In a previous blog, we discussed how Novell® Filr represents the future of Novell file syncing technology. Though you can continue to use Novell iFolder® with confidence and we’ll continue to support it, we are not planning further development. We’ll be focusing our resources on developing Filr. We also mentioned that we’d go a little more in depth on the differences between the two solutions.
To understand the differences between iFolder and Filr, it helps to understand that they were built on different architectures. While iFolder uses its own, closed file repository, Filr lets you access what you already have on your file servers.
Novell iFolder was created and built as a desktop sync tool to allow your users access to their files from any computer. Filr also provides desktop syncing, but it is intended to fill a much broader need, starting with mobile file access for that growing universe of devices that keeps making its way into your IT ecosystem. Filr provides you with a solution that is enterprise grade and gives users access to their files wherever they are, from any device. The beauty behind this solution is that IT retains control over which files and folders users can access on the go, as well as which files they can share. Here’s a quick overview of what these differences mean:
Where the Files Live: Folders in iFolder can live anywhere and iFolder will sync them across your computers. This gives users a lot of flexibility—they could put files and folders all over the place. But with that flexibility can come a certain amount of chaos. With Filr, there’s a central home for all a user’s files. You can switch between My Files, Shared by Me and Shared with Me, but no matter what the file, you’ll know where to look (and the Filr search function will be able to find it). Filr is the connection between users and their universe of files. With iFolder, users populate or convert their iFolders. With Filr, the files are already there.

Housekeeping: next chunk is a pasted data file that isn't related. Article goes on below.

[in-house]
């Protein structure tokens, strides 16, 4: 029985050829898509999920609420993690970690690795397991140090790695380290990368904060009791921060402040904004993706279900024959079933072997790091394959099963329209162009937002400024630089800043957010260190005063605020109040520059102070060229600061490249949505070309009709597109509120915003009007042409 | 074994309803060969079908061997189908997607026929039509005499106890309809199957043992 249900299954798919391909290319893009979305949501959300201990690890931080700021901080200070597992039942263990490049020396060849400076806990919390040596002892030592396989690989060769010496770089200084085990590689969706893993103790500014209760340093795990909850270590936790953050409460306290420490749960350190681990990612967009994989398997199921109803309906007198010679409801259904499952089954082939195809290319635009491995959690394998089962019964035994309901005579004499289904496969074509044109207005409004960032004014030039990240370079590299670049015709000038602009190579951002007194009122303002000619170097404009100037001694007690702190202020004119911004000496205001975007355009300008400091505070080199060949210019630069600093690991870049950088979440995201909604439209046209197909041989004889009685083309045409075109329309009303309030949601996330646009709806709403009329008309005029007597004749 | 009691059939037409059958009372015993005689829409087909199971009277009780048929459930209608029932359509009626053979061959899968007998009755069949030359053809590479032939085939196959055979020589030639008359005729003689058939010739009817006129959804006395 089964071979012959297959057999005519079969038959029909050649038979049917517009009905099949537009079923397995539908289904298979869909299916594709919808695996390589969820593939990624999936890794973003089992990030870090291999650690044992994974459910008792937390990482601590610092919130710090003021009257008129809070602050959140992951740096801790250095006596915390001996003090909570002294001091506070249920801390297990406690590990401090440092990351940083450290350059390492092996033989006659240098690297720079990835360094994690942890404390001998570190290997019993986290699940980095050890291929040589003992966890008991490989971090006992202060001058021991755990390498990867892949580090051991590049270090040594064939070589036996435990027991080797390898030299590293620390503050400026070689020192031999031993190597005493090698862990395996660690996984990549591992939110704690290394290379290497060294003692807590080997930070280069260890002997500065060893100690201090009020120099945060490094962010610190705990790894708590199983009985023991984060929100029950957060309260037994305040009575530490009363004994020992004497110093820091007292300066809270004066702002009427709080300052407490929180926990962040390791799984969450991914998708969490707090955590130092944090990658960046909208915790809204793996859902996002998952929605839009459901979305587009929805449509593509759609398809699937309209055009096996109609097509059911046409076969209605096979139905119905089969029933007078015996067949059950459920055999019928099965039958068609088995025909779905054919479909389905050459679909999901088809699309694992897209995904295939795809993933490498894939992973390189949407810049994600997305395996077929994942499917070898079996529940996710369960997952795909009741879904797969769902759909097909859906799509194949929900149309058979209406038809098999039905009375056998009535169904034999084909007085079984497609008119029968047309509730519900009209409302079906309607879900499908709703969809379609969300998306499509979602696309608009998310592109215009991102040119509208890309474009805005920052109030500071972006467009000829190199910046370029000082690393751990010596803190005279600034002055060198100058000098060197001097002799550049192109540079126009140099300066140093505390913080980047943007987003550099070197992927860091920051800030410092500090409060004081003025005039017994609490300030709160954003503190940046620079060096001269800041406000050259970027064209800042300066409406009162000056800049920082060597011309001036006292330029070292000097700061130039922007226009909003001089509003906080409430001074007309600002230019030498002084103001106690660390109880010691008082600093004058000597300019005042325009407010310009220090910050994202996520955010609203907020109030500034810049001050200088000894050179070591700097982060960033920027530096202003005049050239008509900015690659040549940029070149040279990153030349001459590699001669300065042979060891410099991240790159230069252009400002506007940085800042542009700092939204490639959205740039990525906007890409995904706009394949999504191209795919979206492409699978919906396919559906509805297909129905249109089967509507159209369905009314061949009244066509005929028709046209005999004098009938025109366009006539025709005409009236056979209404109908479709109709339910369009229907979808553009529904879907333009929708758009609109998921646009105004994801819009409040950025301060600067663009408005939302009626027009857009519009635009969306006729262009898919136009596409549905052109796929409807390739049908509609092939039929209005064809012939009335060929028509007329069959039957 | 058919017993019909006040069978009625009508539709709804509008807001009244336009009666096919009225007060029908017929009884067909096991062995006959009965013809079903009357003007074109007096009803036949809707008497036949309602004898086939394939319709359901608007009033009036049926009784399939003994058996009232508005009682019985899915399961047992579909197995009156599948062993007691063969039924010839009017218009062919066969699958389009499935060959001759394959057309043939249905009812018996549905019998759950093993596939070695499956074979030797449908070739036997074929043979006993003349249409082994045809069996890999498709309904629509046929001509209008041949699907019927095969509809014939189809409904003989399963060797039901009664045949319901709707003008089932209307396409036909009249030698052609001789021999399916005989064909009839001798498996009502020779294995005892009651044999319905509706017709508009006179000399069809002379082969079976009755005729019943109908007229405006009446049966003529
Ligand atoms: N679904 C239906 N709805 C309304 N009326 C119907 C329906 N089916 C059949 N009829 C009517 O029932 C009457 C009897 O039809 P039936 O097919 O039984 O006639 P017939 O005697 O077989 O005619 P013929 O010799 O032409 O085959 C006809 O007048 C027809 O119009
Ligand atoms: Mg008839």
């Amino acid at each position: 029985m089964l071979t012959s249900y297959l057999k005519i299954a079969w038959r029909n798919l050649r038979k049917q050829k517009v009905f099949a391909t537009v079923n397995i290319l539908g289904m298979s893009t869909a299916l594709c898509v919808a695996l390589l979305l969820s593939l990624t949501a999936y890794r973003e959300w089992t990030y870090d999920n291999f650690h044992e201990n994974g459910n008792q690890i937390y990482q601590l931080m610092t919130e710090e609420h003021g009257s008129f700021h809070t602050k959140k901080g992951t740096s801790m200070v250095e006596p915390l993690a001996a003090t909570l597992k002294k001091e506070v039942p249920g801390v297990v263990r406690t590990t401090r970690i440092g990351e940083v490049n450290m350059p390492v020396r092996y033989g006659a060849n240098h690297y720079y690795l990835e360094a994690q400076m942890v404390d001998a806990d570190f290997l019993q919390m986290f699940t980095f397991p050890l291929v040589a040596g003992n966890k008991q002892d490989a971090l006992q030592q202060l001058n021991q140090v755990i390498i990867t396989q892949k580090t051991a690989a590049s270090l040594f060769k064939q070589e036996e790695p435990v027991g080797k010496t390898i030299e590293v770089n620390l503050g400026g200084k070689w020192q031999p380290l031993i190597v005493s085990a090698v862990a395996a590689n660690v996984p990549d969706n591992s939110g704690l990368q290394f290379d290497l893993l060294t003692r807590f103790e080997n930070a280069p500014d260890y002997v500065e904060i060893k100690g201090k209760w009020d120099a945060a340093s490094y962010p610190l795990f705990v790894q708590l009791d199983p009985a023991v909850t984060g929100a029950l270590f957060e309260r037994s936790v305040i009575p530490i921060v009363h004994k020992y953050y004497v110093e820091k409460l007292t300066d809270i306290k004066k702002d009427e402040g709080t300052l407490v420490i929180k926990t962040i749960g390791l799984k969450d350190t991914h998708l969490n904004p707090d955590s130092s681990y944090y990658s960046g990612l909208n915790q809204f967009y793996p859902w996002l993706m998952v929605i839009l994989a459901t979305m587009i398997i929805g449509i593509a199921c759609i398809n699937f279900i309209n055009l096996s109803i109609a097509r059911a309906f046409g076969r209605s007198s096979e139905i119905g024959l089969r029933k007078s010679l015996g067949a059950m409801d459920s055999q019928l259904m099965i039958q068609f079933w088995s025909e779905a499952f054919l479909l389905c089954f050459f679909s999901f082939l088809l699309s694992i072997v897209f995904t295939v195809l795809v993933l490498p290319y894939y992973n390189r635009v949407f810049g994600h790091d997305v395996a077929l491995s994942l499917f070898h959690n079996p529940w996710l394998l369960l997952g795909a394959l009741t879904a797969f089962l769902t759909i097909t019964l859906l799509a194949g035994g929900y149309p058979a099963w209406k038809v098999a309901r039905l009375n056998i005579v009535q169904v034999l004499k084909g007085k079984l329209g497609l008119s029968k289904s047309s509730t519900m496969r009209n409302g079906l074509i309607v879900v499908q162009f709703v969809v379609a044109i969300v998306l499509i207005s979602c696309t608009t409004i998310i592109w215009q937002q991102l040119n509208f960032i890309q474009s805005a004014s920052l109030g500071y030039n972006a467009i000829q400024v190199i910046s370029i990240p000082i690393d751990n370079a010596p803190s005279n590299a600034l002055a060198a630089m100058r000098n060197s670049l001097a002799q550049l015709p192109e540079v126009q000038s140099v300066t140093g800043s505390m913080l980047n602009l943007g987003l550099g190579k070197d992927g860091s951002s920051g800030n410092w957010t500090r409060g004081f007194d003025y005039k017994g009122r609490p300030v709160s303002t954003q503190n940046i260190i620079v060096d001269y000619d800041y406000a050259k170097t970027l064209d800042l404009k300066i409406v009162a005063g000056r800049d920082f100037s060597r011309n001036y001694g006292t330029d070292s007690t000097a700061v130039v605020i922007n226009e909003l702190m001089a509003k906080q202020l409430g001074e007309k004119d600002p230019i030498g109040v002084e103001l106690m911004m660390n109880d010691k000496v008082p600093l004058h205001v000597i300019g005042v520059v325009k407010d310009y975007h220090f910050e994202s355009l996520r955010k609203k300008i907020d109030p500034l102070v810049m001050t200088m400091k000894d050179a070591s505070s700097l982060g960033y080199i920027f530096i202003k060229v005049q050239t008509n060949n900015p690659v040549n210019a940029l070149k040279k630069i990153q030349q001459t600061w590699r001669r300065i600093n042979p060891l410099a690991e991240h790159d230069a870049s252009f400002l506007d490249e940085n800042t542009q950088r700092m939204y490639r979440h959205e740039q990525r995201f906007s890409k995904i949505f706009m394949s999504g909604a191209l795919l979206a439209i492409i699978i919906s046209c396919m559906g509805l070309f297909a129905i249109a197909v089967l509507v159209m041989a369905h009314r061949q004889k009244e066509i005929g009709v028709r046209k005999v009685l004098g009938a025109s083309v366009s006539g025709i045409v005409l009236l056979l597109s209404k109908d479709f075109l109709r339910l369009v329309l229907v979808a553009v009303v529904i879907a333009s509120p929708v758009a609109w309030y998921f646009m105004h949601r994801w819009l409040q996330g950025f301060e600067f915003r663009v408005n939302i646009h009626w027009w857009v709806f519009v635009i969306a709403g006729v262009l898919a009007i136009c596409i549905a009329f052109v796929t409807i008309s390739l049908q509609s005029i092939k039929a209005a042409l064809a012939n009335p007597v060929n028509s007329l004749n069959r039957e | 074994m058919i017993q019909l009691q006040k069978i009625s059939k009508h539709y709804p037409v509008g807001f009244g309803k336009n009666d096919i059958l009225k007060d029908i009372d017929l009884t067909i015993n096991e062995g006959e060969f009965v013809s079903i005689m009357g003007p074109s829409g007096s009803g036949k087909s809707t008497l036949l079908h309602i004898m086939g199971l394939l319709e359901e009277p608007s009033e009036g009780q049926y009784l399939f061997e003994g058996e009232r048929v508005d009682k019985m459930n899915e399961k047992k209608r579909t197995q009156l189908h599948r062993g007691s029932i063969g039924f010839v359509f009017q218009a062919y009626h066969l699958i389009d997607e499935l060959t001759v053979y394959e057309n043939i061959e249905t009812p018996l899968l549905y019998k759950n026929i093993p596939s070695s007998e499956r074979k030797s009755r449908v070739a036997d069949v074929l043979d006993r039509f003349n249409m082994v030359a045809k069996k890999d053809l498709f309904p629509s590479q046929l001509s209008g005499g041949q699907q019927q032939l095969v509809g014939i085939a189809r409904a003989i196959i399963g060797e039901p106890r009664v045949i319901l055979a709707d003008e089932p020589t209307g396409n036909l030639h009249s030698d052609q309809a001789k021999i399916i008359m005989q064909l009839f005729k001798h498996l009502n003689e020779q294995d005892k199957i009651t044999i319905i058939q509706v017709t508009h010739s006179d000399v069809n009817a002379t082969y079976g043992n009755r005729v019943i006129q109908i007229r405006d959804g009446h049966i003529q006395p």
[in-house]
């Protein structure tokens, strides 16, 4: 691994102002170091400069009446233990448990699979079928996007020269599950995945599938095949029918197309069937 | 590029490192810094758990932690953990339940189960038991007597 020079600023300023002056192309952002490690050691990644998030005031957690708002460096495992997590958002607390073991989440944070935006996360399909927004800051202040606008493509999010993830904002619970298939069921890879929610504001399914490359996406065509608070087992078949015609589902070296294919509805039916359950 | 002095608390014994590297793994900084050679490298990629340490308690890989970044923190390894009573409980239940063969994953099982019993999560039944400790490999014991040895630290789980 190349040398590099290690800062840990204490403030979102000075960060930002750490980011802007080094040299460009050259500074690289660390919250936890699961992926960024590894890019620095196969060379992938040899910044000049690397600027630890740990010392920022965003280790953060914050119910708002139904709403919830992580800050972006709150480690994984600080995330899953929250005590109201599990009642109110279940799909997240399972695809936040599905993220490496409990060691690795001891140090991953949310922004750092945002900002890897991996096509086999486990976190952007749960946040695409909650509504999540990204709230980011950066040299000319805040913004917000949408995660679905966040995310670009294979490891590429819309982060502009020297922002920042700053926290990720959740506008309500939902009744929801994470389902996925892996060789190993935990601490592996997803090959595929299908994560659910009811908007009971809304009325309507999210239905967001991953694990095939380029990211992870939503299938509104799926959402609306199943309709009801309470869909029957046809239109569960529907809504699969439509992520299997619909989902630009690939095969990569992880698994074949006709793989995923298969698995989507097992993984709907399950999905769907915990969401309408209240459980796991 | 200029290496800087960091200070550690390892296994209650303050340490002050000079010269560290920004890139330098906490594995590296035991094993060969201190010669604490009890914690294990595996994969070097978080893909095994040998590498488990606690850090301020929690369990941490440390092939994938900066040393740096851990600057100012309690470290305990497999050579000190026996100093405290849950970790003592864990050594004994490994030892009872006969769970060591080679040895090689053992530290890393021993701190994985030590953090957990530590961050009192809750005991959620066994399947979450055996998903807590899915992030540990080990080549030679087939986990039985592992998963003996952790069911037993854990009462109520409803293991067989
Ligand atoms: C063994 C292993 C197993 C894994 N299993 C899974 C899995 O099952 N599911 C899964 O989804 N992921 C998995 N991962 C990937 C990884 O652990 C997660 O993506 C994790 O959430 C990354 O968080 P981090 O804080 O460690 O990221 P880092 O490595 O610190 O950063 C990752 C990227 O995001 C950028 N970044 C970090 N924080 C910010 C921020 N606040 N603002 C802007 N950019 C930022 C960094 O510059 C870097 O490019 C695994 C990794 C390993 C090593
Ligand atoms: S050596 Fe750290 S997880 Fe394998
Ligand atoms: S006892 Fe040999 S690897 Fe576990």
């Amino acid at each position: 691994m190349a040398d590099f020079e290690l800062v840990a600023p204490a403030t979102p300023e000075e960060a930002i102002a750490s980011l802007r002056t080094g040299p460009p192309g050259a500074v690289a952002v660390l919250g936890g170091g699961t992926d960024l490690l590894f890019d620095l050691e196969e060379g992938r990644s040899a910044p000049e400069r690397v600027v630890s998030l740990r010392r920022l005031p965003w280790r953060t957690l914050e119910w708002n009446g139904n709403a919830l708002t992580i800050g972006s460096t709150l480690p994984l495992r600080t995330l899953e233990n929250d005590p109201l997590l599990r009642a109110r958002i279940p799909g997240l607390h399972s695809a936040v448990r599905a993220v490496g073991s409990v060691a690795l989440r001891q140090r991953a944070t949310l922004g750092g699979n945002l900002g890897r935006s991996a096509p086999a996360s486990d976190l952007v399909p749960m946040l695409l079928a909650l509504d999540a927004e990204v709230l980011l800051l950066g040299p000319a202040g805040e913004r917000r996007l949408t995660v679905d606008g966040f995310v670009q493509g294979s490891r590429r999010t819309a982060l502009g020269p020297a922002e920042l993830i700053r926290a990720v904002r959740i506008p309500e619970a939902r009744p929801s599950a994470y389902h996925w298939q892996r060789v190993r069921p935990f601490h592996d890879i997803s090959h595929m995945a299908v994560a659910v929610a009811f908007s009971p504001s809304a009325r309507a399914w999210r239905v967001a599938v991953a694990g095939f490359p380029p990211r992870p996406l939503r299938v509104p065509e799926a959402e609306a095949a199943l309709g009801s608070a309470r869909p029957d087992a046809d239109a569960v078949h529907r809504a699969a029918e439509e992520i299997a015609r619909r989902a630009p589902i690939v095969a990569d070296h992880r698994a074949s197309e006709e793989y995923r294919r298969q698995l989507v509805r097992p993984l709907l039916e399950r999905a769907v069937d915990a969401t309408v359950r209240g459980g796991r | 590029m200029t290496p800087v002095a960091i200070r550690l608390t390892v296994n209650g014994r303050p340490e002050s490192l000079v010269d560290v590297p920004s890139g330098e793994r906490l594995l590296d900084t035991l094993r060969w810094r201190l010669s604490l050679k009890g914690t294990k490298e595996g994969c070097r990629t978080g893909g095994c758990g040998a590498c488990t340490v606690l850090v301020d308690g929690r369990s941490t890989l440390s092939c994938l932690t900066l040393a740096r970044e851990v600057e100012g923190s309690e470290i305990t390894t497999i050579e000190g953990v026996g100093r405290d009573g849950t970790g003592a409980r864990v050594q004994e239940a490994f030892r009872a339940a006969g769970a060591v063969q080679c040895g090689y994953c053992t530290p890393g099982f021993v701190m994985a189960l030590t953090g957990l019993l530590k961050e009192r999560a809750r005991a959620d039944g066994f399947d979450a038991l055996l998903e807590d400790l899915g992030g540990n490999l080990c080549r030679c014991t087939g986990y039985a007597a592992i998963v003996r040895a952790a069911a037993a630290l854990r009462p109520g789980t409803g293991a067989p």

Managing the Backend: Because iFolder relied on its own closed repository, it required management from IT. IT had to assign storage quotas and perform other basic storage tasks to keep iFolder running. Because Filr simply accesses files you already have within your current infrastructure, IT is already managing all the storage and policies it needs to.
Encryption: One of the things iFolder has which Filr does not have is encryption. You can always use a third-party tool to encrypt individual Filr files, but the program itself does not offer encryption today. As with other features, the ability to encrypt files or folders is something we could add to Filr in the future, though the difference in architecture between the two solutions means the encryption would likely be implemented differently from the encryption in iFolder.
Clients: Unlike iFolder, Filr does not have a Linux desktop client. You can currently use a web browser or a WebDAV client to access Filr files on a Linux desktop. We could add a Linux desktop client for Filr, and will prioritize this feature based on customer feedback. If you want a Linux client, let us know!
We’re already committing to certain major updates to Filr, but many will be based on the feedback we receive from customers. It’s important we hear from you. Leave a comment here or email me at firstname.lastname@example.org Also, if Filr can’t replace iFolder for you, we’d like to know why.
While iFolder has served and continues to serve all of us well, the surge in mobile workers means organizations need a solution like Novell Filr. We hope all of you will give it a try. If you have Novell Open Enterprise Server you’re already entitled to Filr, so there’s no reason not to test it out.